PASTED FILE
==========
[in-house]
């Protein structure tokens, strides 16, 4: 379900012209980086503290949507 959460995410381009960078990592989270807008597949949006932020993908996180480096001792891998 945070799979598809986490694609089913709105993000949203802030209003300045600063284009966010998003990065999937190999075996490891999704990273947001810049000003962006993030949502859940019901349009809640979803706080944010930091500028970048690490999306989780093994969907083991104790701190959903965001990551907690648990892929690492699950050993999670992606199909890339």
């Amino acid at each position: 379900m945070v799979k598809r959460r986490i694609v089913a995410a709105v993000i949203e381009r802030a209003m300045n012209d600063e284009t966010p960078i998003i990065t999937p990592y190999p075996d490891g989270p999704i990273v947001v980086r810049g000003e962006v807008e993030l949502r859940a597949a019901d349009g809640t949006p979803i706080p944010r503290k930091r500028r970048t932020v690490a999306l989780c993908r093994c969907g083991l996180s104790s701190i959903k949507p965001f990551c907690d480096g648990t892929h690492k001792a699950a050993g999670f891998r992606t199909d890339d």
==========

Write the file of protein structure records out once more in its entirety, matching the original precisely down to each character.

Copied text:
[in-house]
């Protein structure tokens, strides 16, 4: 379900012209980086503290949507 959460995410381009960078990592989270807008597949949006932020993908996180480096001792891998 945070799979598809986490694609089913709105993000949203802030209003300045600063284009966010998003990065999937190999075996490891999704990273947001810049000003962006993030949502859940019901349009809640979803706080944010930091500028970048690490999306989780093994969907083991104790701190959903965001990551907690648990892929690492699950050993999670992606199909890339």
């Amino acid at each position: 379900m945070v799979k598809r959460r986490i694609v089913a995410a709105v993000i949203e381009r802030a209003m300045n012209d600063e284009t966010p960078i998003i990065t999937p990592y190999p075996d490891g989270p999704i990273v947001v980086r810049g000003e962006v807008e993030l949502r859940a597949a019901d349009g809640t949006p979803i706080p944010r503290k930091r500028r970048t932020v690490a999306l989780c993908r093994c969907g083991l996180s104790s701190i959903k949507p965001f990551c907690d480096g648990t892929h690492k001792a699950a050993g999670f891998r992606t199909d890339d």